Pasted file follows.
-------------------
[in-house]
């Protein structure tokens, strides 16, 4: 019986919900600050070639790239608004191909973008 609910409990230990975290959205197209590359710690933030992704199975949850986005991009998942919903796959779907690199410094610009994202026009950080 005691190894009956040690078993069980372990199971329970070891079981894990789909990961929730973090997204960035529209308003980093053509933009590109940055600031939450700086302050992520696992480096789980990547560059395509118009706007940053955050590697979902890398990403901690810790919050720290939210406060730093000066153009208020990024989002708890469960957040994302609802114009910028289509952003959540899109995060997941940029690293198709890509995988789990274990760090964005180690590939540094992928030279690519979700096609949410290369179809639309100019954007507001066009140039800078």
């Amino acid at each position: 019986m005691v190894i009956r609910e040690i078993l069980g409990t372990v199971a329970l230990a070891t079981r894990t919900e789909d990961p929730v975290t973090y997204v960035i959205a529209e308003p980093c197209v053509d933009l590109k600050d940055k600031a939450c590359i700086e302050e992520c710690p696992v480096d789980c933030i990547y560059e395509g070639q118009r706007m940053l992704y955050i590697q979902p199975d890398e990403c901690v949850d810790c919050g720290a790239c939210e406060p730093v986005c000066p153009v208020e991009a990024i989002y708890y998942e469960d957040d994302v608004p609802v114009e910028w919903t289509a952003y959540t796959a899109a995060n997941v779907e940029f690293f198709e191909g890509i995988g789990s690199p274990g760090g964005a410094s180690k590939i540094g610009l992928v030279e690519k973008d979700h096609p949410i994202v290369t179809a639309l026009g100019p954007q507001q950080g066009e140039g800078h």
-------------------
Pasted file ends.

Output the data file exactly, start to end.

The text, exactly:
[in-house]
């Protein structure tokens, strides 16, 4: 019986919900600050070639790239608004191909973008 609910409990230990975290959205197209590359710690933030992704199975949850986005991009998942919903796959779907690199410094610009994202026009950080 005691190894009956040690078993069980372990199971329970070891079981894990789909990961929730973090997204960035529209308003980093053509933009590109940055600031939450700086302050992520696992480096789980990547560059395509118009706007940053955050590697979902890398990403901690810790919050720290939210406060730093000066153009208020990024989002708890469960957040994302609802114009910028289509952003959540899109995060997941940029690293198709890509995988789990274990760090964005180690590939540094992928030279690519979700096609949410290369179809639309100019954007507001066009140039800078």
């Amino acid at each position: 019986m005691v190894i009956r609910e040690i078993l069980g409990t372990v199971a329970l230990a070891t079981r894990t919900e789909d990961p929730v975290t973090y997204v960035i959205a529209e308003p980093c197209v053509d933009l590109k600050d940055k600031a939450c590359i700086e302050e992520c710690p696992v480096d789980c933030i990547y560059e395509g070639q118009r706007m940053l992704y955050i590697q979902p199975d890398e990403c901690v949850d810790c919050g720290a790239c939210e406060p730093v986005c000066p153009v208020e991009a990024i989002y708890y998942e469960d957040d994302v608004p609802v114009e910028w919903t289509a952003y959540t796959a899109a995060n997941v779907e940029f690293f198709e191909g890509i995988g789990s690199p274990g760090g964005a410094s180690k590939i540094g610009l992928v030279e690519k973008d979700h096609p949410i994202v290369t179809a639309l026009g100019p954007q507001q950080g066009e140039g800078h």